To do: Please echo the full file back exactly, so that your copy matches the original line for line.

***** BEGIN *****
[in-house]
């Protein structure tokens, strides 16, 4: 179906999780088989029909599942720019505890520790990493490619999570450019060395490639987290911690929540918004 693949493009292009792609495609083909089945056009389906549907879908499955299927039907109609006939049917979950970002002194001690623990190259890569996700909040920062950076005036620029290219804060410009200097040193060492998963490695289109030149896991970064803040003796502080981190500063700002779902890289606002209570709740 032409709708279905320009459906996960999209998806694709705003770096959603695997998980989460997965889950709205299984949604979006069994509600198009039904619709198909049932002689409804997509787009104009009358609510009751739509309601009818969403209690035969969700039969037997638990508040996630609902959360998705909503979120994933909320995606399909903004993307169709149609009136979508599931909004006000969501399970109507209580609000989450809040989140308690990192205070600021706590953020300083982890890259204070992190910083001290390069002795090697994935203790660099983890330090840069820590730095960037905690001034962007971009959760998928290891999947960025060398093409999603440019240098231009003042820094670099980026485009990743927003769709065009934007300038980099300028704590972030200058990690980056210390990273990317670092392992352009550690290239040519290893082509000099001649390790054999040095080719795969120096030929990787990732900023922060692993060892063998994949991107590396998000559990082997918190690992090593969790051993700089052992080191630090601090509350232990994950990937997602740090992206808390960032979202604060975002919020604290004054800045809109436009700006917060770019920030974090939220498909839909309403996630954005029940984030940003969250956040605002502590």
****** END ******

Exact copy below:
[in-house]
């Protein structure tokens, strides 16, 4: 179906999780088989029909599942720019505890520790990493490619999570450019060395490639987290911690929540918004 693949493009292009792609495609083909089945056009389906549907879908499955299927039907109609006939049917979950970002002194001690623990190259890569996700909040920062950076005036620029290219804060410009200097040193060492998963490695289109030149896991970064803040003796502080981190500063700002779902890289606002209570709740 032409709708279905320009459906996960999209998806694709705003770096959603695997998980989460997965889950709205299984949604979006069994509600198009039904619709198909049932002689409804997509787009104009009358609510009751739509309601009818969403209690035969969700039969037997638990508040996630609902959360998705909503979120994933909320995606399909903004993307169709149609009136979508599931909004006000969501399970109507209580609000989450809040989140308690990192205070600021706590953020300083982890890259204070992190910083001290390069002795090697994935203790660099983890330090840069820590730095960037905690001034962007971009959760998928290891999947960025060398093409999603440019240098231009003042820094670099980026485009990743927003769709065009934007300038980099300028704590972030200058990690980056210390990273990317670092392992352009550690290239040519290893082509000099001649390790054999040095080719795969120096030929990787990732900023922060692993060892063998994949991107590396998000559990082997918190690992090593969790051993700089052992080191630090601090509350232990994950990937997602740090992206808390960032979202604060975002919020604290004054800045809109436009700006917060770019920030974090939220498909839909309403996630954005029940984030940003969250956040605002502590």